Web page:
DETROIT, April 16, 2013 (LifeSiteNews.com) - A retired auxiliary bishop in Detroit has publicly rebuked his archbishop, urging Catholics who support same-sex “marriage” to continue receiving Communion.

Four days after Archbishop Allen Vigneron told the faithful that Catholics who back same-sex “marriage” should stop receiving Communion, Bishop Thomas Gumbleton went to the press to lodge his opposition. "Don't stop going to communion.  You're okay," he told Fox News.

Gumbleton, 83, made a name for himself as an opponent of Church teaching in his nearly forty years as a Detroit auxiliary bishop from 1968 to 2006, and is known particularly for his opposition to Church teaching on homosexuality. He is a supporter of the dissident group New Ways Ministry and a frequent speaker at Call to Action conferences.

His April 11th comments to Fox News followed remarks by Vigneron on April 7th that were reported by the Detroit Free Press.

Amidst debate over same-sex “marriage” stemming from the Supreme Court hearings on the issue, Archbishop Vigneron had emphasized the Church’s teaching that marriage is between one man and one woman and that to receive Communion one must be committed to Church teaching on fundamental moral issues.

“For a Catholic to receive holy Communion and still deny the revelation Christ entrusted to the church is to try to say two contradictory things at once: ‘I believe the church offers the saving truth of Jesus, and I reject what the church teaches,’” Vigneron said. “In effect, they would contradict themselves. This sort of behavior would result in publicly renouncing one's integrity and logically bring shame for a double-dealing that is not unlike perjury.”

But according to Bishop Gumbleton, such an approach is not “pastoral.” "If you look at it from a pastoral point of view where you're trying to reach out to people, trying to draw them in, then the last thing you want to do is impose a penalty or make them feel like they have to impose a penalty upon themselves," said Gumbleton.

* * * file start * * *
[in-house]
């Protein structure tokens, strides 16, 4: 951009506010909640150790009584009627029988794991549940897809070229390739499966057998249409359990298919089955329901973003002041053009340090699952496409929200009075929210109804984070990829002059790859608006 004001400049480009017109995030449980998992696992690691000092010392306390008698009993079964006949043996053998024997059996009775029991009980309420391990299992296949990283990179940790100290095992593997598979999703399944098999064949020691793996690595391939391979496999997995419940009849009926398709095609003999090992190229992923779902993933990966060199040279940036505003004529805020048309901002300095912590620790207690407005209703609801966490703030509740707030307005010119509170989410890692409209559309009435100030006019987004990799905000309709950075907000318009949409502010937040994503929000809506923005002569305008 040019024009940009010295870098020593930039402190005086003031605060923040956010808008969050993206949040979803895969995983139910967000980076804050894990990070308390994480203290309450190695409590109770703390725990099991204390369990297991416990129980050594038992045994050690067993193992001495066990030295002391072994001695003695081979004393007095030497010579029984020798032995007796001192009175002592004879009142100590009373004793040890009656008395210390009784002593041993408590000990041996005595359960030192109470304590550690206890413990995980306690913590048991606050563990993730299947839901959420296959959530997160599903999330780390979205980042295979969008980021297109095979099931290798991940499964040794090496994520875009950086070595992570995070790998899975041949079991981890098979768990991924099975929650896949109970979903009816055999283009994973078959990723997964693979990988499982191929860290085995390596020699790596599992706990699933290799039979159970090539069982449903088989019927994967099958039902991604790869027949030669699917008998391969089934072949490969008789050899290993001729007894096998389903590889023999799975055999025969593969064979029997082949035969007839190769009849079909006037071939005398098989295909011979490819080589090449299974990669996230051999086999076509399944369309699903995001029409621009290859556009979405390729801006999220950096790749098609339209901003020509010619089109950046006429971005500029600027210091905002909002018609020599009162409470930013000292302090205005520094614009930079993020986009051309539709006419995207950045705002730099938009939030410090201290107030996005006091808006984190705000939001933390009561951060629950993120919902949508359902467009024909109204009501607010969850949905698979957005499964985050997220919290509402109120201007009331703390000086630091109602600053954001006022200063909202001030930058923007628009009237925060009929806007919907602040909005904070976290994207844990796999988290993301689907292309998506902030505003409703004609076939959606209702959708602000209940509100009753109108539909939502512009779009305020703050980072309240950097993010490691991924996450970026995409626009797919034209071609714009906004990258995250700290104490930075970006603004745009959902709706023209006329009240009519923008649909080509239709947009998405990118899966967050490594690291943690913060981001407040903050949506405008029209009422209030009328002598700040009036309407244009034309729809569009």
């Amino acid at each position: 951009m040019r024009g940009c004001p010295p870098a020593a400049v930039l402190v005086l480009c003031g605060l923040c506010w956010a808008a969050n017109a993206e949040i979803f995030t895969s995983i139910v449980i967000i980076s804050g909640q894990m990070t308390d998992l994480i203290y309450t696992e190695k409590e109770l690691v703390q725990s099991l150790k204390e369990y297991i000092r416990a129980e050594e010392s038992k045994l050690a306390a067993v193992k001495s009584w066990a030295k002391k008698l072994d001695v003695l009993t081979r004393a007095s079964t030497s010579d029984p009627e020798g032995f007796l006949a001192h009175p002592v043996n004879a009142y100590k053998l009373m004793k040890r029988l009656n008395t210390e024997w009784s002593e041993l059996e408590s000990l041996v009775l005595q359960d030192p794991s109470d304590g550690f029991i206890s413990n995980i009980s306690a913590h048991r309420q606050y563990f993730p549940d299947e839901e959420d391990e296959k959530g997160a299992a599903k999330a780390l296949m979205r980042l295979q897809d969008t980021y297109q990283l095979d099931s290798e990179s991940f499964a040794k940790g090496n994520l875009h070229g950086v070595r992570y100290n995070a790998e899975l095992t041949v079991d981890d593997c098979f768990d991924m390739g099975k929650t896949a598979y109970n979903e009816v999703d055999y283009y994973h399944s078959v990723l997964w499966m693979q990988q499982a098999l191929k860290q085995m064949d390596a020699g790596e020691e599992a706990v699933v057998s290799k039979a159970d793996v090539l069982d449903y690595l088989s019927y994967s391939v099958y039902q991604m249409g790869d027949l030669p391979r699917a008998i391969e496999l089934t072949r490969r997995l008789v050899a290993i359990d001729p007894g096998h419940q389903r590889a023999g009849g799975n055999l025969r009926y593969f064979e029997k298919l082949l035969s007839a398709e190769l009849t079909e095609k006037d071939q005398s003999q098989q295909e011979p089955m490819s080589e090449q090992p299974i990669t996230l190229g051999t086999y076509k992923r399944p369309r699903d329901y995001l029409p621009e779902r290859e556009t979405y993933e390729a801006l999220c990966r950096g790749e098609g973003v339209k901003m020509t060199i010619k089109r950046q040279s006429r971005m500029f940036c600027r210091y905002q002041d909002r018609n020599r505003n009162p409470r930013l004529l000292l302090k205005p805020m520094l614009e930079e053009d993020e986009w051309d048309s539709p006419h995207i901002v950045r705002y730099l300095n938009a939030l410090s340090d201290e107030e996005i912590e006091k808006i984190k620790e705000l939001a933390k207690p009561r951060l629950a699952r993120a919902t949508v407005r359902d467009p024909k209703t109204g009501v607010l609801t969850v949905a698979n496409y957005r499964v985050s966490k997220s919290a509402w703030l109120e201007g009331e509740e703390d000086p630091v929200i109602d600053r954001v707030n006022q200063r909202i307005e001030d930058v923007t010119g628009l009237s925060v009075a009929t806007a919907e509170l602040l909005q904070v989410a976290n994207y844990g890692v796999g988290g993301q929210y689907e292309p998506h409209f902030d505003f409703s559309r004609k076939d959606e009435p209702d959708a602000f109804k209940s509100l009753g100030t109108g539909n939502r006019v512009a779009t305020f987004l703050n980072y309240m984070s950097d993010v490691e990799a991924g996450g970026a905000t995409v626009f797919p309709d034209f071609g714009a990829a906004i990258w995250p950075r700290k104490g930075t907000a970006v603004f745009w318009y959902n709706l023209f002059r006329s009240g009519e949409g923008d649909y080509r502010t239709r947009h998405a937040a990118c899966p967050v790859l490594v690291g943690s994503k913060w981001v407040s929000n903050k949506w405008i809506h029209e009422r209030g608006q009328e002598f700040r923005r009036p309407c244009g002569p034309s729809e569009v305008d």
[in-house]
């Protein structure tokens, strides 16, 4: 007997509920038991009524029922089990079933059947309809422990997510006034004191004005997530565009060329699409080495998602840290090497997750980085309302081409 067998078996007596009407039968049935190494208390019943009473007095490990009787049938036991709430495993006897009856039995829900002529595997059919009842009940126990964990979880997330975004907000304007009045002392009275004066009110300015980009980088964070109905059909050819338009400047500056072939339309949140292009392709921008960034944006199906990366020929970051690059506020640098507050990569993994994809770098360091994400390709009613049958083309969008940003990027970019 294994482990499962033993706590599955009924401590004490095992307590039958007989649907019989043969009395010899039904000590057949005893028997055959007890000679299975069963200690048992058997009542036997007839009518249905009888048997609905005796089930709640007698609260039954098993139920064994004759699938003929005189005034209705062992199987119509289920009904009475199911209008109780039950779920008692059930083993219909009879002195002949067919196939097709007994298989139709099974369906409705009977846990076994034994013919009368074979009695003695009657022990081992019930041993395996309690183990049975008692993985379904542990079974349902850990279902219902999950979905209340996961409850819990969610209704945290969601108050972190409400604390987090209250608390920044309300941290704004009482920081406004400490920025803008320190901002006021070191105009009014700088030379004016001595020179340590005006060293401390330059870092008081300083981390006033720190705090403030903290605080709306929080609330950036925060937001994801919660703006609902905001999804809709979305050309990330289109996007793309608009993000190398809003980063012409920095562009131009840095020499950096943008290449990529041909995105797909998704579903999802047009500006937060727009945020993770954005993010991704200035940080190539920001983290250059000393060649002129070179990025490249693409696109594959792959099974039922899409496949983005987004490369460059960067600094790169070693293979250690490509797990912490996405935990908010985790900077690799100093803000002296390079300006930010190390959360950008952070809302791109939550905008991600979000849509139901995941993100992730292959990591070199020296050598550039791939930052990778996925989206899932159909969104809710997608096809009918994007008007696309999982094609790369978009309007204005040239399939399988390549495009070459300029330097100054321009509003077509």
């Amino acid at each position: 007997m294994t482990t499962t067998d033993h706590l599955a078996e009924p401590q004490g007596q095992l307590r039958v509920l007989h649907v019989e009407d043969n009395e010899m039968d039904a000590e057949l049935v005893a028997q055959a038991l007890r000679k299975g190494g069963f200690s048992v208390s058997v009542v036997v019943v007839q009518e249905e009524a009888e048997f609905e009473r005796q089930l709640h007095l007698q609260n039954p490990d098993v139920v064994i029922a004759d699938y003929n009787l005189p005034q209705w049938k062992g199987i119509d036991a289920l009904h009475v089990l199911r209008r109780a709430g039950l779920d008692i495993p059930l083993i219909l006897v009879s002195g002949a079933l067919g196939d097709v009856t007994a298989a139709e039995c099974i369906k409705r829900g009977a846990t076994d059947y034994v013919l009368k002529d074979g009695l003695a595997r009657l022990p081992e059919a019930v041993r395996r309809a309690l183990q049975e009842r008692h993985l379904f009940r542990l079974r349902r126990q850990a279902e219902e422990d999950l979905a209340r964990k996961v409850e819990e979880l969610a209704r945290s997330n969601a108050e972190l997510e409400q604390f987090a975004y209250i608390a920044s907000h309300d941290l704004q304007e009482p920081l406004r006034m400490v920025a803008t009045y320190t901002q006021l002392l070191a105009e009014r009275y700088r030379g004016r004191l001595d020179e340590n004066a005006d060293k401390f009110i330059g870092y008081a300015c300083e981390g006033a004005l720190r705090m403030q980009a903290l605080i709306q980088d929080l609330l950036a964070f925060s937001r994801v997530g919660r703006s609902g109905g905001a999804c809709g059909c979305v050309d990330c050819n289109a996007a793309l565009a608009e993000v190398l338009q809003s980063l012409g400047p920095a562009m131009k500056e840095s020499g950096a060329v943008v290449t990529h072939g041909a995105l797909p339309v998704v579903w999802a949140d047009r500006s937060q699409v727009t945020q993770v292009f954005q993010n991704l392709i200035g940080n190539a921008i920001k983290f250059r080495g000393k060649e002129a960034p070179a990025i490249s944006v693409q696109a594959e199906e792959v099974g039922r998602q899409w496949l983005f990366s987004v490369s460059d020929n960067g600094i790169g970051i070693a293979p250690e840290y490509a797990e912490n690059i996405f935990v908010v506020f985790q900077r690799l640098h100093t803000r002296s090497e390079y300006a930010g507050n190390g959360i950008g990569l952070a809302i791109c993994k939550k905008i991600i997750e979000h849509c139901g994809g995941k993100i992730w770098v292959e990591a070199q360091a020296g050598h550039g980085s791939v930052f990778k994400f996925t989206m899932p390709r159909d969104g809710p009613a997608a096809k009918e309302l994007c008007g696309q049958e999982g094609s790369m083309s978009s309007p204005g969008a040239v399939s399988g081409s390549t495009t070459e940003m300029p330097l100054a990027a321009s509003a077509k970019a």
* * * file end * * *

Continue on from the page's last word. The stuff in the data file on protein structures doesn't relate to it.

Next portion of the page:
"Their conscience is the ultimate voice they have to follow," he added.  "A person coming up to communion has a right to make their own decision about am I in a state of grace? Am I ready to receive?  Well, that's for the person to decide not for the minister or not for any bishop."

Dr. Ed Peters, a renowned professor of canon law at Detroit’s Sacred Heart Major Seminary and a consultant to the Vatican’s Apostolic Signatura, has insisted, however, that the Church’s law not only bars public advocates of same-sex “marriage” from receiving Communion but, in Canon 915, instructs clergy to deny them Communion.

“Catholics who promote ‘same-sex marriage’ act contrary to [church law] and should not approach for holy Communion,” Dr. Peters wrote in a blog post March 27th. “Depending on the facts of the case, they also risk having holy Communion withheld from them under Canon 915, being rebuked … and/or being sanctioned under [church law] for gravely injuring good morals.”

Dr. Peters’ views on denying Communion to public opponents of Church teaching were supported by Pope Benedict XVI, as well as Cardinal Raymond Burke, who serves as prefect of the Apostolic Signatura.

Contacted by LifeSiteNews, the Archdiocese of Detroit declined to comment on Bishop Gumbleton’s remarks. “We’ve issued two sets of comments and we’re not going to offer anything additional on that,” said Archdiocesan spokesman Joe Kohn.

Contact:

Marc Cardinal Ouellet, Prefect of the Congregation for Bishops
Palazzo della Congregazioni,
00193 Roma,
Piazza Pio XII, 10
Phone: (011) 39-06-6988-4217
Fax: (011) 39-06-6988-5303

Archbishop Allen Vigneron
Chancery Building, Archdiocese of Detroit
1234 Washington Blvd.
Detroit, MI 48226
Email: infodesk@aod.org
Phone: (313) 237-5800
Fax: (313) 237-4644